Before Western civilization fell prey to the siren calls of big government, there used to be safeguards in place to prevent any temporary ruler from causing too much damage. With a small government, heavily restricted in the domains within which it could operate and with sound money limiting it from venturing too far from its financial obligations, there was only so much harm that even a buffoon could cause. A small government that’s radically constricted in what it may do or opine on isn’t primarily a call for letting ruthless capitalists run free. It’s to protect against the inevitable idiot that will one day run the operations of government: “The problem with (vast) government power is that eventually some distasteful person will turn those powers on you—by which time it’s too late for you to regret ever supporting the expansion of its influence.” An activist government, democratic or not, wishes to improve upon the outcomes of the private sector and civil society. Obstacles like gold standards, constitutions, and government budgets must go. A government constricted cannot do the things its proponents dream of. This is why modern economists—and British economic historians in particular—don’t grasp the events of the 1920s.
MMT (Modern Monetary Theory) "works" in the short term - for the benefit of a small group of politically favored people. This is the “seen” outcome. However, as Henry Hazlitt and Frédéric Bastiat have explained, proper economics require examining the long-term effects of a policy on everyone. This is the “unseen” outcome. Capitalism is the means by which goods and services are efficiently produced from scarce resources; MMT is the means by which they are given to favored groups without regard to the negative impacts on production and prices.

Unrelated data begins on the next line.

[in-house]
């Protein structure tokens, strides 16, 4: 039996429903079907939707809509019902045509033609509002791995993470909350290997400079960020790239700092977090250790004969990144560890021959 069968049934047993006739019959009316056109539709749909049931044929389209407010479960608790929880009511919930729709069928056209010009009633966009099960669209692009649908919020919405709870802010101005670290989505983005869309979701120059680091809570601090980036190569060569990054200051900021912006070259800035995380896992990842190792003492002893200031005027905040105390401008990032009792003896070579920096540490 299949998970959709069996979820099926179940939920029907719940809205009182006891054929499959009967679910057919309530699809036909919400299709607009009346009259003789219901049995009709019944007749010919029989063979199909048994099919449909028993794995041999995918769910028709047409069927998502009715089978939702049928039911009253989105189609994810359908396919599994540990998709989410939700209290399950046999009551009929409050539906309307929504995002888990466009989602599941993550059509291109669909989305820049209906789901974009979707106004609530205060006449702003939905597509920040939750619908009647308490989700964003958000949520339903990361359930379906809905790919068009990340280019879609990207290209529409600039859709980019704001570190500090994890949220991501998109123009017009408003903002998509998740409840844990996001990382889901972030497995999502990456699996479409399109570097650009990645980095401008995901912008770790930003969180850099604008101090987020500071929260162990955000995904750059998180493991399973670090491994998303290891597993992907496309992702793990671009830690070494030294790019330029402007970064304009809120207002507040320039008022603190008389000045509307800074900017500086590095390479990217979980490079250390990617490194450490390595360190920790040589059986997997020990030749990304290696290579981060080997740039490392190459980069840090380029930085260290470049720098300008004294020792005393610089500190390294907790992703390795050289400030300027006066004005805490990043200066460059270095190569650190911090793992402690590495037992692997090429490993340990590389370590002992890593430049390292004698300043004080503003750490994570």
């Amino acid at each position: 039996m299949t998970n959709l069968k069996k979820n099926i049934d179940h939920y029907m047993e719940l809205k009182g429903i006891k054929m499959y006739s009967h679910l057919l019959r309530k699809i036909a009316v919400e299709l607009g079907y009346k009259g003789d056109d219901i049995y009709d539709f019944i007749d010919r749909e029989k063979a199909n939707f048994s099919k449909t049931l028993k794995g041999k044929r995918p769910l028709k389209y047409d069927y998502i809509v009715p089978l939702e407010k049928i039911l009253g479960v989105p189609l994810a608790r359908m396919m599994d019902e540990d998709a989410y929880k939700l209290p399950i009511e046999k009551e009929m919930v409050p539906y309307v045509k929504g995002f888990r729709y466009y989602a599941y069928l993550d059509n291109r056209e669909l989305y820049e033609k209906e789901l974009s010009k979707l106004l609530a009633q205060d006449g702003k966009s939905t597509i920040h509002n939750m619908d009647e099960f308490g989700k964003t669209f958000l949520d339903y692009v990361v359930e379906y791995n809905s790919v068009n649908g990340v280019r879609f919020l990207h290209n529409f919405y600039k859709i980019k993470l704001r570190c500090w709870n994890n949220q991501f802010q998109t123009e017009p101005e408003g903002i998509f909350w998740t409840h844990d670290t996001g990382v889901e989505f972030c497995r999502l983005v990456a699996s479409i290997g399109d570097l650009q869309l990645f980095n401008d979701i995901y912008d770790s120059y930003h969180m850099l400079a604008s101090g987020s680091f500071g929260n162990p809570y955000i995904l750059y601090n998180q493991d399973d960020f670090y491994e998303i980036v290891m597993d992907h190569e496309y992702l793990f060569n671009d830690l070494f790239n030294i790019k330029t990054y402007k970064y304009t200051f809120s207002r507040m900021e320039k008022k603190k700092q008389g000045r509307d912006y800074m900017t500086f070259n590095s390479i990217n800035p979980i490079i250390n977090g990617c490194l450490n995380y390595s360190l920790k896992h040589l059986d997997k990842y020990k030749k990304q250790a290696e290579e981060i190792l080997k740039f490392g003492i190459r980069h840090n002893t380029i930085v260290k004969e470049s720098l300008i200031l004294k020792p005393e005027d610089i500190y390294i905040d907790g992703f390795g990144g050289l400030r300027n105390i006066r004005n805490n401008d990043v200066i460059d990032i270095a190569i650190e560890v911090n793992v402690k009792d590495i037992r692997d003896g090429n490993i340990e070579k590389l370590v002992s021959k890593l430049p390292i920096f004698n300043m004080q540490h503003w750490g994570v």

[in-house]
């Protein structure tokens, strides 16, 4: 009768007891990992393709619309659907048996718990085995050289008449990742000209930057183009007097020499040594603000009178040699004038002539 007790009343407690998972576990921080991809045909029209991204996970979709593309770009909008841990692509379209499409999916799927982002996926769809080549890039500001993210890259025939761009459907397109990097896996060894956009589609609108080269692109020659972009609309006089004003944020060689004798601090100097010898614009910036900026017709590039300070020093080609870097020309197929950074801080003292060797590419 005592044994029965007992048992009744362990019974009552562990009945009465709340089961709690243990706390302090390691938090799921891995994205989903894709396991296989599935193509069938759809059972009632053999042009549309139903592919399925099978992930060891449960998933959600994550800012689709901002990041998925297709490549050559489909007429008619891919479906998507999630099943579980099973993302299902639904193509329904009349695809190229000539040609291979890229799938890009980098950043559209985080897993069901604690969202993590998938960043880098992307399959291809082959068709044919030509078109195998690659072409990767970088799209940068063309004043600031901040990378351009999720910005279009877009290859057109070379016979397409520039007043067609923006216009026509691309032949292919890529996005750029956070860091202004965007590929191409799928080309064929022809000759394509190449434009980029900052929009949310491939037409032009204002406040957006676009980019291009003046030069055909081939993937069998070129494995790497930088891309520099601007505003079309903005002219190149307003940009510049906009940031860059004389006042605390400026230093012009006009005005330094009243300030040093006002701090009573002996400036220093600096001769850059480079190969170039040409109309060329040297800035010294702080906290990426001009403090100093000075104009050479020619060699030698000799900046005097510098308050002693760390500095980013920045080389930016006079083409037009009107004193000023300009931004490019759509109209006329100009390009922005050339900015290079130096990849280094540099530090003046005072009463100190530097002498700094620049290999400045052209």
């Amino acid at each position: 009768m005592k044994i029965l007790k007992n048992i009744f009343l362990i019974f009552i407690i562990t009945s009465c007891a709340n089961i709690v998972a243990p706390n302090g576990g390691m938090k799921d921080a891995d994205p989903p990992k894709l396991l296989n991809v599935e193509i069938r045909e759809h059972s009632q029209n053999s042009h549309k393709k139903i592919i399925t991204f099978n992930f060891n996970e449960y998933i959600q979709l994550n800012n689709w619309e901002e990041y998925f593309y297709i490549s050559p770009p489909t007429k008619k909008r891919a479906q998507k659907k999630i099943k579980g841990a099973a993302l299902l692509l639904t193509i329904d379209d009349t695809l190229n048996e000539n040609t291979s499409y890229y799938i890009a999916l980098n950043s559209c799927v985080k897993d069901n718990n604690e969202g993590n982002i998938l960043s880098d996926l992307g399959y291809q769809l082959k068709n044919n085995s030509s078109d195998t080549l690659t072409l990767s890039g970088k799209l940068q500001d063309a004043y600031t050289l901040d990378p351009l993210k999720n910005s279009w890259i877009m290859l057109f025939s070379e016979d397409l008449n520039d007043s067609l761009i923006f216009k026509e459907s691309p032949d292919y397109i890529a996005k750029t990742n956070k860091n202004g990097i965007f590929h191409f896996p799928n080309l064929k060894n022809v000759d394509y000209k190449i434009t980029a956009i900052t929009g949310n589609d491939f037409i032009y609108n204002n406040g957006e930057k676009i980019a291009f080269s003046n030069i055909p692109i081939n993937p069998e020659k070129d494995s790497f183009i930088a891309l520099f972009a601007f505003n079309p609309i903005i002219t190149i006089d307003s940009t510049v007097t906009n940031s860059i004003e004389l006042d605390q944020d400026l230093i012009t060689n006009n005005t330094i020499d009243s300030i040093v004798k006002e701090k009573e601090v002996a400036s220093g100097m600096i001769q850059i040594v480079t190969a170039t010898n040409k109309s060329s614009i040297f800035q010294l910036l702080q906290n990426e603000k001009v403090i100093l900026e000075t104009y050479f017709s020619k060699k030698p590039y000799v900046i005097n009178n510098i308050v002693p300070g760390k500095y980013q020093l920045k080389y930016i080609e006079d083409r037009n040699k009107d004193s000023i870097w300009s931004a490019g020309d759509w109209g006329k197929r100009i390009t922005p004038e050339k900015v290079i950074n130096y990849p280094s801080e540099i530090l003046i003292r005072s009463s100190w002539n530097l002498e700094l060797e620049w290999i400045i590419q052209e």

Lenin wrote long ago that, “The surest way to ruin a nation is to debauch its currency.” That should seem obvious to any sentient being. Unfortunately, it is not obvious to anyone working in government. Consequently, government goals inevitably end up being at odds with your goals - as this fifty-year chart of the decline of the dollar shows.

The Fed and government apologists will argue that the US dollar index (DXY) has recently been rising. But this is a clever deception. It compares the dollar to several other currencies including the Pound Sterling, Euro and Yen. They are all sinking ships and the fact that the dollar is currently sinking somewhat slower than the others is not a cause to celebrate. The dollar may presently be the least dirty shirt in the hamper but that does not make it a desirable asset.

1- We regularly include charts published by “FRED.” They are produced by the Federal Reserve Bank of St. Louis. It has a huge number of searchable charts and data. They can be found at

2 - Stochastic models purport to statistically analyze “random probability distributions.” It is like claiming the ability to predict the future.

Important Message: The foregoing is not a recommendation to purchase or sell any security or asset, or to employ any particular investment strategy. Only you, in consultation with your trusted investment advisor, can select the strategy that meets your unique circumstances, investment objectives and risk tolerance.